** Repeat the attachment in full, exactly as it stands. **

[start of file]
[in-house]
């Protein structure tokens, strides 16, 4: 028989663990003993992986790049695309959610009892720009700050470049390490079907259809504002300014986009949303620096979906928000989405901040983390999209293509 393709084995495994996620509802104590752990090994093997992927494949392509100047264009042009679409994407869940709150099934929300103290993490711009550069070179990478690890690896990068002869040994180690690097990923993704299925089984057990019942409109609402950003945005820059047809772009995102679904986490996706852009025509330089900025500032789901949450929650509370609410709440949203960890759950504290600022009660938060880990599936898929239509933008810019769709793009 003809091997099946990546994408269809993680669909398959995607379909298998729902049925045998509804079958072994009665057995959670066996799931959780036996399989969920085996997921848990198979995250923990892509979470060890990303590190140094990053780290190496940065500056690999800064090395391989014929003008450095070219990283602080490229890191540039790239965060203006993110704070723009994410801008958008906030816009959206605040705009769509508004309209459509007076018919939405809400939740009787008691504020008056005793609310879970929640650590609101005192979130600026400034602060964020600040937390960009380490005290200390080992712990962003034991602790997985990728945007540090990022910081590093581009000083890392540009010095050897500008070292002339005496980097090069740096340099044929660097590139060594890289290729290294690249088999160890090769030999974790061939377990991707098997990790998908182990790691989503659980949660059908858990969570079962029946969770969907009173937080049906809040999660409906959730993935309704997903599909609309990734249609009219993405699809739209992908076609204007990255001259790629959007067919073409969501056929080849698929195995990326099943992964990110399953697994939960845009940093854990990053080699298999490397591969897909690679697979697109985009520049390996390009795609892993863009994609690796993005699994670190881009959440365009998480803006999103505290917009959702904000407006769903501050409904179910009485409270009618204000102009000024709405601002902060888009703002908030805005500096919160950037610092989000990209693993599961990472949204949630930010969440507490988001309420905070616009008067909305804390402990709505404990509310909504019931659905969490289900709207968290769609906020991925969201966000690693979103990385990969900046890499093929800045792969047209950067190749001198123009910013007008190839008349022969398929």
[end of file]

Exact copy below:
[in-house]
């Protein structure tokens, strides 16, 4: 028989663990003993992986790049695309959610009892720009700050470049390490079907259809504002300014986009949303620096979906928000989405901040983390999209293509 393709084995495994996620509802104590752990090994093997992927494949392509100047264009042009679409994407869940709150099934929300103290993490711009550069070179990478690890690896990068002869040994180690690097990923993704299925089984057990019942409109609402950003945005820059047809772009995102679904986490996706852009025509330089900025500032789901949450929650509370609410709440949203960890759950504290600022009660938060880990599936898929239509933008810019769709793009 003809091997099946990546994408269809993680669909398959995607379909298998729902049925045998509804079958072994009665057995959670066996799931959780036996399989969920085996997921848990198979995250923990892509979470060890990303590190140094990053780290190496940065500056690999800064090395391989014929003008450095070219990283602080490229890191540039790239965060203006993110704070723009994410801008958008906030816009959206605040705009769509508004309209459509007076018919939405809400939740009787008691504020008056005793609310879970929640650590609101005192979130600026400034602060964020600040937390960009380490005290200390080992712990962003034991602790997985990728945007540090990022910081590093581009000083890392540009010095050897500008070292002339005496980097090069740096340099044929660097590139060594890289290729290294690249088999160890090769030999974790061939377990991707098997990790998908182990790691989503659980949660059908858990969570079962029946969770969907009173937080049906809040999660409906959730993935309704997903599909609309990734249609009219993405699809739209992908076609204007990255001259790629959007067919073409969501056929080849698929195995990326099943992964990110399953697994939960845009940093854990990053080699298999490397591969897909690679697979697109985009520049390996390009795609892993863009994609690796993005699994670190881009959440365009998480803006999103505290917009959702904000407006769903501050409904179910009485409270009618204000102009000024709405601002902060888009703002908030805005500096919160950037610092989000990209693993599961990472949204949630930010969440507490988001309420905070616009008067909305804390402990709505404990509310909504019931659905969490289900709207968290769609906020991925969201966000690693979103990385990969900046890499093929800045792969047209950067190749001198123009910013007008190839008349022969398929």